Space Ramblings

RoboIrony Dies in America

Whether you view Robocop as a commentary on Dirty Harry and modern automation, or Verhoeven’s take on him as an American Jesus, most Americans think of him as a robot that killed people in cool ways. And so Detroit’s getting a Robocop statue.

A Robocop statue is probably the last thing Detroit needs. The movie was about the collapse of Detroit, corporate takeovers of urban centers, decay and crime so pervasive that people were willing to lose their souls to survive. So far we’ve got two out of three. If Rocky at least honored Philly’s working class tradition of perseverance, Robocop is a commentary and not a good one.

So why then? Because irony is dead. It used to be that irony was a closed book to dumb people. Now it’s a closed book even to smart people. Once irony became meta, people began doing stupid things and calling them ironic. And now everyone is stupid. It’s the real Twitter effect. A stupid idea gets taken up, whether it’s Snakes on a Plane or Donald Glover as Spider-Man or Betty White on Saturday Night Live or a Robocop statue for Detroit.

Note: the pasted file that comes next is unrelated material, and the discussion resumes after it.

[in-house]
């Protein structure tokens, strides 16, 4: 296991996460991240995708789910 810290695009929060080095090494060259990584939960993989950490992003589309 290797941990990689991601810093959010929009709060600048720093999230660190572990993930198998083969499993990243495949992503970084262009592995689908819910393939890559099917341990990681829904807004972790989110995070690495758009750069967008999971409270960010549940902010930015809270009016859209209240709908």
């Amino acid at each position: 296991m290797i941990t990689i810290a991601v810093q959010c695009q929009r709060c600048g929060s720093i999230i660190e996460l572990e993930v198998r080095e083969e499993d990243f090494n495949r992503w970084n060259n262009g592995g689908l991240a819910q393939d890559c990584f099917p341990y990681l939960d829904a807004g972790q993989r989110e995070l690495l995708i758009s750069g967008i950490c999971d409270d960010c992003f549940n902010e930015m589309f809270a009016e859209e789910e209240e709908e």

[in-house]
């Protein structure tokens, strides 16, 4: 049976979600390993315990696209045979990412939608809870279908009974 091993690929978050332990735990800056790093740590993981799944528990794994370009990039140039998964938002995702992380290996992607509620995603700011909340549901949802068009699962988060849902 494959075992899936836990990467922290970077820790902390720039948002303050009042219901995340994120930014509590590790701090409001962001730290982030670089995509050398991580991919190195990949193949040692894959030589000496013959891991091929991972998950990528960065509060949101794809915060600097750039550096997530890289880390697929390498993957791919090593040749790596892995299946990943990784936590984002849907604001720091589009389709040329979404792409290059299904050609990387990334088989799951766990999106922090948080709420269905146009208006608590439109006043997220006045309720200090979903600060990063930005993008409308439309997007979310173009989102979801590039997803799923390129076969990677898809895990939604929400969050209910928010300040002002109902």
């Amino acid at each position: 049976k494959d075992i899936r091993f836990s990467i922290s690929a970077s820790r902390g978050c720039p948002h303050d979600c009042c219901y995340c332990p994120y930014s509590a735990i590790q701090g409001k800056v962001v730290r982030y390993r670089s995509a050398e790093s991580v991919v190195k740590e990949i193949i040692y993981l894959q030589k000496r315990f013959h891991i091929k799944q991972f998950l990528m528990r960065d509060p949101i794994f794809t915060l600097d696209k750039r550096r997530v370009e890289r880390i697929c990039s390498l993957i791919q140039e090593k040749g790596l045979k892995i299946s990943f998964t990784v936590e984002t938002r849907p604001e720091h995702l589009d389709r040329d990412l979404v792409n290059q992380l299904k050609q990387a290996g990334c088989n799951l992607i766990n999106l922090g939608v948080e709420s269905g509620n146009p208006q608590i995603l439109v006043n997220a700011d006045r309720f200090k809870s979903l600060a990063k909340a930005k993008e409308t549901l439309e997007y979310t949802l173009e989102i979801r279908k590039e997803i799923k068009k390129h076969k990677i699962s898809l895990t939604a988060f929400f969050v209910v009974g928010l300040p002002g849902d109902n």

Maybe when this statue goes up, Robocop can get credit for killing irony in America.

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  • Heavy Armor February 20, 2011 at 10:38 pm

    Robocop is “The Matrix”.

    Both started as commentaries on the American condition, although Robocop articulated this better. The second movie hollowed out the premise of the first, and the third movie became nothing more than an empty shell for the series.

    The Robocop series, however had better video games than the Matrix series.

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